JUN 21,2015 - JUN 21,2015 (1 DAYS)
From Pushkinskaya Square to Red Square
Tip 1: Tverskaya. From Pushkin square to the Manege Square.
Tip 3: From the Red Square to the Revolution Square Metro Station.
Main attractions: Pushkinskaya Metro station, Tverskaya Metro station, Pushkinskaya Square, statue of Pushkin, Izvestia building, Tverskaya Street, Moscow Townhall, Central Telegraph Building, Kamergerskiy pereulok (Moscow Art Theatre), Theatre Square, Bolshoy Theatre, Operetta Theatre, State Duma, Yermolova Theatre, Ritz-Carlton Hotel, Hotel National, Four Seasons Hotel, Manezhnaya ploshchad or Manege Square, statue of Marshall Gregory Zhukov, Tomb of the Unknown Soldier, Red Square, Resurrection Gate and the Iveron chapel, The State Historical Museum, former City Hall, Kazan Cathedral, GUM shopping centre, St. Basil's Cathedral, Lenin's Mausoleum, Kremlin Wall Necropolis, Lobnoye Mesto.
Start: Pushkinskaya. Nearest metro stations: Tverskaya, Pushkinskaya,
End: Ploshchad' Revolyutsii (Revolution Square) Metro station (Line 3, the Dark Blue line).
Duration: 3/4 day - 1 day.
Distance: 6 km.
By saying "Pushkinskaya" - we mean, primarily, the Pushkinskaya Square or Pushkin Square (Пу́шкинская пло́щадь) in the Tverskoy District of central Moscow. You can reach this square ONLY from the underground pass. If you're looking for something to do, people to watch, and a general buzzing atmosphere, this is the place to take it all in. After all, this is one of the busiest squares in the world. Moscow's Time Square. We were there, in a gloomy, summer-time Sunday - and it was EMPTY. It was historically known as Strastnaya Square, after Strastnoy Monastery, which was demolished after the revolution, like all other churches. It was renamed for Alexander Pushkin in 1937. It is part of the Boulevard Ring: Tverskoy Boulevard to the southwest and Strastnoy Boulevard to the northeast (followed by Petrovsky Blvd. further to the east). Tverskaya Street, 2 kilometres is leading us from Pushkinskaya Square southeast to the Kremlin (2 km. northwest of the Kremlin). It is commonly known to locals as "Pushka" (cannon).
In 2011, city authorities halted the construction of an underground retail and leisure centre at Pushkinskaya Square. The decision to build the centre had sparked protests from cultural heritage groups, members of the scientific and artistic communities and the public. The project, had been canceled, formally, at 2013. In 2011 Moscow has lost more than 10 historic buildings. So, on 1 OCT 2011, Archnadzor, a Moscow preservation society, organized a rally opposing the destruction of Moscow architectural landmarks. Around 700 people attended. The participants were Archnadzor activists, public figures, experts. They, mainly, protested against the Pushkinskaya Square reconstruction plans.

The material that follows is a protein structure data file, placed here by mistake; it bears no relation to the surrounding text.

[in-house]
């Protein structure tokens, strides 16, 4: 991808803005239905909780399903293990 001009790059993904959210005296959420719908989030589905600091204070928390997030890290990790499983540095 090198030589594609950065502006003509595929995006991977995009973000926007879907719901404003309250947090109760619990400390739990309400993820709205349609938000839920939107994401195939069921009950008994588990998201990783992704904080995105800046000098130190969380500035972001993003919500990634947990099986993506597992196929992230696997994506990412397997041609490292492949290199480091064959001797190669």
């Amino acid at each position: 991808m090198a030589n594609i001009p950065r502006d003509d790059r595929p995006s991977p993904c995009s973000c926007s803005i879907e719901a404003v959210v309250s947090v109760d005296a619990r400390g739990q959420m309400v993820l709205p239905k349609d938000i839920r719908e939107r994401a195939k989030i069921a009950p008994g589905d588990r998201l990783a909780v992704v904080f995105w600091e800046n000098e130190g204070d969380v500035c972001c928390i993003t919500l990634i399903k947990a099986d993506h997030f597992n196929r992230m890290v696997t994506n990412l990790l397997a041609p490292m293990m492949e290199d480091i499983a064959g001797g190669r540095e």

Do not miss the square during the Christmas period or during local holidays and festivals. In summer, the Moscow Film Festival is held here. The square itself is a bustling collection of restaurants, bars, cafes and entertainment venues. The huge building of Pushkinsky cinema never leaves cinema-lovers in peace: it possesses the biggest screen in Western Europe, and almost every show here is a national premiere. Pushkinskaya Square is home to Russia's very first - and biggest - McDonalds restaurant. With stories of queues around the block upon its initial opening in 1990, and images of McDonalds' staff being given lessons in smiling to patrons, this is worth a stop if only just to contemplate the capitalist journey of this heavenly consumerist city over recent years. Notably, this McDonald has been the largest one in the world for over 20 years, but will be beaten into 2nd place by a new establishment on the London's Olympic site. The restaurant had been closed in AUG 2014 by the Russian authorities. McDonald's has become a casualty of heightened tensions between Russia and the US over the Ukraine crisis, as some of Moscow’s more patriotic officials take aim at the US fast food giant, presumably as a proxy for the White House.
There is a bunch of Metro stations around. Pushkinskaya Metro station is 60 m. east to the Tverskaya Metro station and 180m. west to the Chekhovskaya Metro station. Practically, all the three are interconnected underground. Arguably the most beautiful station on the 7 Tagansko-Krasnopresnenskaya (violet) line - the architects Vdovin and Bazhenov took every effort to make it appear to have a 'classical' 19th century setting. The central hall lighting is created with stylised 19th century chandeliers with two rows of plafonds appearing like candles, while the side platforms have candlesticks with similar plafonds. The columns, covered with 'Koelga' white marble are decorated with palm leaf reliefs and the grey marble walls are decorated with brass measured insertions based on the works of the great Russian poet Alexander Pushkin. The grey granite floor completes the appearance of the masterpiece. Architecturally the station put the final stop to the functionality economy design of the 1960s and went against Nikita Khrushchev's policy of struggle to avoid decorative 'extras', which left the stations of 1958–59 greatly altered in their design. “Pushkinskaya” (Пушкинская) metro station is located on “Tagansko-Krasnopresnenskaya” line (violet line) of Moscow metro, between stations “Barrikadnaya” and “Kuznetski most”. It is possible to get to “Zamoskvoretskaya” subway line ("Tverskaya" station) and “Serpukhovsko-Timiryazevskaya” line ("Chekhovskaya" station) from station “Pushkinskaya”. The station was opened on December 17, 1975. Depth of the station is 51 meters. Width of the middle hall of the station is 8.2 meters, height - 6.25 meters. Pushkinskaya metro station has two underground lobbies: West underground lobby is shared by stations “Pushkinskaya” and “Tverskaya”. The lobby has two underground halls, connected by two passages (here are located ticket-offices). The lobby has entrance on “Tverskaya” street and in the underpass. East underground lobby is shared by stations “Pushkinskaya” and “Chekhovskaya”. The lobby has an exit to the underpass under “Strastnoj Boulevard” street (further north to the start of our daily route).